4. I went to a higher-end liquor store in a nicer part of town. The proprietor had just expounded to the previous customer that he himself was strictly a bourbon drinker – I was expecting a put-down for my $10/750 bottles. He looked at them for a moment and then said something to the effect of: “That’s a good choice.”

    It wasn’t that it was a great bourbon, but that for my money I really couldn’t do better. He was very kind and didn’t make me feel like crud for buying off the bottom shelf.

    As for the experience of drinking KT, I really couldn’t ask for much more for my money. Are there better bottles out there? Of course. But I can drink this stuff for a long, long time at this price and not feel a twinge of guilt for the money or the experience.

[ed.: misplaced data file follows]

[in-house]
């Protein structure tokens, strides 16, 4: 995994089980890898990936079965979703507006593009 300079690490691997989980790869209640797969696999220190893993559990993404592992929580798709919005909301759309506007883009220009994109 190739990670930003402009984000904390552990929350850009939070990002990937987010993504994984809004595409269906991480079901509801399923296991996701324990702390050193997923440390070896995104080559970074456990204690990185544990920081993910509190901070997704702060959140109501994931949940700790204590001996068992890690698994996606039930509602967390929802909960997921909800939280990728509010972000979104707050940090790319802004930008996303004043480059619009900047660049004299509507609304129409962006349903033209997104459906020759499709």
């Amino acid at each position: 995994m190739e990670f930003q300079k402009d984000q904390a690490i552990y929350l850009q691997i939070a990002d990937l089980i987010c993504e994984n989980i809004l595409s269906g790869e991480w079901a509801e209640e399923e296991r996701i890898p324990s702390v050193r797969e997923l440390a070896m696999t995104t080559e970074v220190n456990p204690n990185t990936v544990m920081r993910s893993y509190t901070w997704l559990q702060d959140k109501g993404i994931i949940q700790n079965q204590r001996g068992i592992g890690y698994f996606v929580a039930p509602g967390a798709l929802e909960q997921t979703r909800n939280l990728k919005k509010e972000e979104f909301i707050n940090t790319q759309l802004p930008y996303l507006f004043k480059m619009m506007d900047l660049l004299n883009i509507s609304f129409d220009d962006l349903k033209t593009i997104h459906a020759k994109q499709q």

Please drink your very good $40 – $50 bottles and leave me my quiet evenings with a good book and several shots of KT.

    1. I like this dude- well said! I prefer the cheap Bondeds (EW white, HH green, JTS Brown). I mean, when you think of it, they’re all very similar processes – distill ethanol over and place it in a charred barrel for 4+ years. Not rocket science. I think bourbon peaks at 7-9 years, but then again I’ve never tried 23 y o PVW! KT don’t offend, like our sage author has pointed out. That’s good enough for me.

      1. Hank, I’ll heartily second you on the cheap Bondeds, they’ve been the best value and best kept secret for a long time. Unfortunately, the secret’s out, Bottled-in-Bond is back and those inexpensive Bondeds will soon be more expensive, or will soon be discontinued in favor of some new Bonded brand that will be…more expensive. Stock up!